Jaguar XE saloon - Interior & comfort
The Jaguar XE offers a sense of occasion that’s often lacking in upmarket saloon cars like this
As the XE aged, it became clear that Jaguar needed to up its game to contend with newer rivals, and the result was a major interior redesign in early 2019 that incorporated its latest know-how from the Jaguar I-Pace. It's now a far more attractive and better quality place to spend time, putting most rivals in the shade.
Jaguar XE dashboard
The XE's wraparound dashboard cocoons the driver and front-seat passenger without causing claustrophobia. The seats are mounted low to give a sportier feel, although they offer plenty of adjustability. Depending on the trim level you choose, there's a wide range of upholstery choices, too.
Slip into the driver's seat and you'll immediately notice high quality materials, with more attractive wood and plastics adorning the centre console and even a higher grade of leather for the seats. Meanwhile, the 'hockey puck' circular gear selector has been ditched in favour of a stubby lever inspired by the one in the Jaguar F-Type. This now has a wireless charging pad sat ahead of it, the steering wheel has been redesigned and decluttered, and the door cards look neater too.
In big news for owners, the often derided infotainment system has also been switched for the Touch Pro Duo system found in the I-Pace. This has a 10.2-inch touchscreen for sat nav, media and communications, along with a smaller display below it for functions like climate control.
There are a few flaws, though: the driver's-side air vent is mounted too low, so it blasts air straight onto your hand, and the sweeping windscreen pillars come a little close to the driver and front passenger's heads.
Jaguar has revisited its trim levels for the facelifted XE, offering S, SE and HSE that are all available with an R-Dynamic pack. The entry-level S gets LED headlights, leather seats and 10-inch Touch Pro infotainment, along with a 125-watt stereo and 18-inch alloy wheels. SE adds folding door mirrors, keyless entry, a digital instrument cluster, sat nav and a 360-degree parking view.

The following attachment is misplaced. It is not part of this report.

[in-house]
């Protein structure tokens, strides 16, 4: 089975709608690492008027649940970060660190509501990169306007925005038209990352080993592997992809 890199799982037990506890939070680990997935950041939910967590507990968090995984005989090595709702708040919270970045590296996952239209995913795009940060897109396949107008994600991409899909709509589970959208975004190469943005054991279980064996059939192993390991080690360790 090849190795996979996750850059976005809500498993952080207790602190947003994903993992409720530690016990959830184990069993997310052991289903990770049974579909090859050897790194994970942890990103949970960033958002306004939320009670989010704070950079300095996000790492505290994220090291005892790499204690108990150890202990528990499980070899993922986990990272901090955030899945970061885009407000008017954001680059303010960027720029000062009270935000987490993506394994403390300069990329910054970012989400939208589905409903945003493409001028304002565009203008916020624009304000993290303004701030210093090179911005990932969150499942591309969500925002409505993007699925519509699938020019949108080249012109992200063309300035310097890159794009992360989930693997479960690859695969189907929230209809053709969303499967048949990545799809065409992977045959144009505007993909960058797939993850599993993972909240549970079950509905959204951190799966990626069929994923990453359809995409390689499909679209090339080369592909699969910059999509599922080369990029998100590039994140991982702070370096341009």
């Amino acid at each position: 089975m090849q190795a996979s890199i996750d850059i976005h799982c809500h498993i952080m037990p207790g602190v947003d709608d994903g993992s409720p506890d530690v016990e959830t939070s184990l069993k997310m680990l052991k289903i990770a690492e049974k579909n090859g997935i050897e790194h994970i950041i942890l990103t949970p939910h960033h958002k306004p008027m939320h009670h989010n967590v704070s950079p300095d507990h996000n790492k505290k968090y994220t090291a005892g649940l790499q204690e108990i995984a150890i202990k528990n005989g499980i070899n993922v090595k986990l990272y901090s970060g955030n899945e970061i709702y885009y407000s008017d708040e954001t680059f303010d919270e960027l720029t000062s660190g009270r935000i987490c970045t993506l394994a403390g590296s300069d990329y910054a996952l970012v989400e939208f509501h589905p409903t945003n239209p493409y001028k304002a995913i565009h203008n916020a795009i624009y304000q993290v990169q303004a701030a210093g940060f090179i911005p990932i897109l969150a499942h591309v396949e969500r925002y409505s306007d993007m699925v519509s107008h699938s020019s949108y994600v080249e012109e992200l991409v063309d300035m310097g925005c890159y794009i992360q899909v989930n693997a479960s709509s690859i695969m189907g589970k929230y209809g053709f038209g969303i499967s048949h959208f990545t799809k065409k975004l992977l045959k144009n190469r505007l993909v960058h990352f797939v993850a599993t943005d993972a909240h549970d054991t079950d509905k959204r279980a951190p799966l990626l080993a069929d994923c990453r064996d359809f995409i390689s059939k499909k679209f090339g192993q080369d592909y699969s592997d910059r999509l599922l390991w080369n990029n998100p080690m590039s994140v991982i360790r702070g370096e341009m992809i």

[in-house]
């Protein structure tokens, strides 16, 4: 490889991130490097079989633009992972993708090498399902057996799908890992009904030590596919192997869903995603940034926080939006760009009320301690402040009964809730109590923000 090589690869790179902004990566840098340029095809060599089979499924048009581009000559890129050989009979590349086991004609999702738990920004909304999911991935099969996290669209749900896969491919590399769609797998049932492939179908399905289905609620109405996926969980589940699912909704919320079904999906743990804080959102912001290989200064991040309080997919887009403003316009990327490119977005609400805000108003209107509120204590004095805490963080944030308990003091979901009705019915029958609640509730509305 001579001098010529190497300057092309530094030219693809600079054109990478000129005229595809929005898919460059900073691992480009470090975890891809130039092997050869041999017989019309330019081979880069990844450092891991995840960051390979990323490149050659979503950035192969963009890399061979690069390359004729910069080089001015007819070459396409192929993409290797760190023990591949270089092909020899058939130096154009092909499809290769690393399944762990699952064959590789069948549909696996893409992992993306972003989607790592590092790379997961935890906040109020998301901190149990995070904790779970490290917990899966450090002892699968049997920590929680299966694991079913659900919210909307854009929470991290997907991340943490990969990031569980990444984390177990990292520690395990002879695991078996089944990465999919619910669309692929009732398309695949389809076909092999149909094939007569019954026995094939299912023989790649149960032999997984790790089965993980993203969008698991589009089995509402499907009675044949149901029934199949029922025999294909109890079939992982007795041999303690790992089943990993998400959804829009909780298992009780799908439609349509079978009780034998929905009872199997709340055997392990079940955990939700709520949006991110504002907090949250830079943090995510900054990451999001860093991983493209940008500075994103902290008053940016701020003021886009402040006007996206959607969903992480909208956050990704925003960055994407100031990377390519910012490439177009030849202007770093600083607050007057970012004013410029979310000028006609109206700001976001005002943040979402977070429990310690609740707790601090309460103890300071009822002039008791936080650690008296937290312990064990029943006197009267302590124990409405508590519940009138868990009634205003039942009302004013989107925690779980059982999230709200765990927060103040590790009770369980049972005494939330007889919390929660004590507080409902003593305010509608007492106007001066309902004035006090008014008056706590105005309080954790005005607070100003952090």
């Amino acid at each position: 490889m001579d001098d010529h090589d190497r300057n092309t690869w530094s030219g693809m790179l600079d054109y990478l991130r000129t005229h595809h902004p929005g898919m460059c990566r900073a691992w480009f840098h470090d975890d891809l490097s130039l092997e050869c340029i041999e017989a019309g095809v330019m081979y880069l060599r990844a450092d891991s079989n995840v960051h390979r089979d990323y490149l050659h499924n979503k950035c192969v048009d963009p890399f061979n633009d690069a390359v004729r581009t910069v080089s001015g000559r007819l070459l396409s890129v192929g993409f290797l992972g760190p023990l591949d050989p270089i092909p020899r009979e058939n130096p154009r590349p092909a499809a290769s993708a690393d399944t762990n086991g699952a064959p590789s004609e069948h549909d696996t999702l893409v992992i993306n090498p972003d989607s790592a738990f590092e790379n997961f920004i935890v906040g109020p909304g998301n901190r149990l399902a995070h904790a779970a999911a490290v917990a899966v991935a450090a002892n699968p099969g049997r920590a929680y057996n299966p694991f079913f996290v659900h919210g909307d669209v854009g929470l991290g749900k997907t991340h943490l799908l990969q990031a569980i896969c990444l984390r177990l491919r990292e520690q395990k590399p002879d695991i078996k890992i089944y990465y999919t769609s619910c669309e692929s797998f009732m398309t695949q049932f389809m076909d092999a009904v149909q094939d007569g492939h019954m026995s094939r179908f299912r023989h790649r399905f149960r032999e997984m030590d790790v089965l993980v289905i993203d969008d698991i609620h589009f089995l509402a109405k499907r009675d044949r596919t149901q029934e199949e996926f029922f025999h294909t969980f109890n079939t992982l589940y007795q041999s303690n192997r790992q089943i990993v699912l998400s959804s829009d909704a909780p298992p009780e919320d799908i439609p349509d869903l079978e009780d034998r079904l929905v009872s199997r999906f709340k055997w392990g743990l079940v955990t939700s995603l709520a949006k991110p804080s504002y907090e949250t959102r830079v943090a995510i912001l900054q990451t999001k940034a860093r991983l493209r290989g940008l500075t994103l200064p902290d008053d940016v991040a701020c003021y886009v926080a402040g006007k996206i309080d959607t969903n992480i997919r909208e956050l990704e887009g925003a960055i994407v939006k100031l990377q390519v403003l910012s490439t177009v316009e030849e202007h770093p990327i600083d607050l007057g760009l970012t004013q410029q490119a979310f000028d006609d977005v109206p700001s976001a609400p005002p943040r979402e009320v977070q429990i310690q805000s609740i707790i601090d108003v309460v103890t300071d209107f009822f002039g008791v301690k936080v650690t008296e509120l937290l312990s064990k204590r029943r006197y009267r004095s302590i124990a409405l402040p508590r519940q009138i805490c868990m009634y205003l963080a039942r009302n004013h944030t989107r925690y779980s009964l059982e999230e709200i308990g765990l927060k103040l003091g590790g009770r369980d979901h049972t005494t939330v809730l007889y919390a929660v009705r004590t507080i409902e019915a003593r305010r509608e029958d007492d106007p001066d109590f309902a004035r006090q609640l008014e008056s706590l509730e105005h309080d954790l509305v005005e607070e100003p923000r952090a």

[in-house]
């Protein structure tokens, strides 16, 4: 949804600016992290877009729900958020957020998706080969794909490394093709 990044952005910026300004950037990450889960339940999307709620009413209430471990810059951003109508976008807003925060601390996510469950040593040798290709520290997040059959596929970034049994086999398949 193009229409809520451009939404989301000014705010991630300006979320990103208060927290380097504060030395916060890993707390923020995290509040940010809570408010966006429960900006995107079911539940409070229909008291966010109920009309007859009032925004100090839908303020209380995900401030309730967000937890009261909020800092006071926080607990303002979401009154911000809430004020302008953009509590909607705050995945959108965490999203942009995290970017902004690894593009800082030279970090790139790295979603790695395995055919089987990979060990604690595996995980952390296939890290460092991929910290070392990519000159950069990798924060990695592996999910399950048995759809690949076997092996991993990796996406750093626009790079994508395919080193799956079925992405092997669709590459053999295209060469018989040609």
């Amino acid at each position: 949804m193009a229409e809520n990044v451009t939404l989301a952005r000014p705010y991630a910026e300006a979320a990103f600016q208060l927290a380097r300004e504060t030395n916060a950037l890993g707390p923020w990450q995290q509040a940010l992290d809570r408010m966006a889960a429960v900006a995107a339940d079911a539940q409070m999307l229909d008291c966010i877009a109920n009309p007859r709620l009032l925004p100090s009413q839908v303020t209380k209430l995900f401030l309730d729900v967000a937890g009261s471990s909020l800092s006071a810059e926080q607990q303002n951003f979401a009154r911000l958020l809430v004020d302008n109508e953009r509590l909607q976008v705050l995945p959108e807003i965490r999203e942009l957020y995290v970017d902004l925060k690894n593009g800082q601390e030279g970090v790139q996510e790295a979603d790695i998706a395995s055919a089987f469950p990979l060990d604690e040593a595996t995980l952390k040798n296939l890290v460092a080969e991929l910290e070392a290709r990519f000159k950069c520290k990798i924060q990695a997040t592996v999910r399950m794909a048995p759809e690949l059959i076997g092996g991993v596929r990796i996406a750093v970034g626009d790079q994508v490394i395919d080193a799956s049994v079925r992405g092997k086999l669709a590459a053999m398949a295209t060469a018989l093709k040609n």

Boosting luxury, HSE adds 19-inch wheels, along with Windsor leather seats, Touch Pro Duo and adaptive cruise control. Fitting the R-Dynamic kit to all three trims adds a different style of wheels and sports seats.
Many of the most popular options are grouped together in packs. The Parking Pack is a worthwhile extra, bundling front parking sensors with a 360-degree camera, while the Drive Pack adds blind spot assist and adaptive cruise control. Jaguar's Convenience Pack is also likely to be popular, adding a powered boot (that you can open with a wave of your foot), an electrically adjustable steering wheel, keyless entry and extra power sockets for charging mobile devices.
The Cold Climate Pack will suit many Brits, bringing a heated windscreen, warming steering wheel and headlight washers.
One new piece of tech found in the Jaguar XE is its 'ClearSight' rear-view mirror, which uses a wide-angle rear camera to display a digital image. According to Jaguar, the benefit is that this view remains the same regardless of passengers in the back, poor light or bad weather, improving rearwards visibility.
There's a range of safety and assistance systems available on the XE, including parking sensors all-round, as well as optional cameras to help you place the car in tight spots. This is handy, because visibility isn't great, while autonomous emergency braking and blind-spot detection help when you're on the move, too.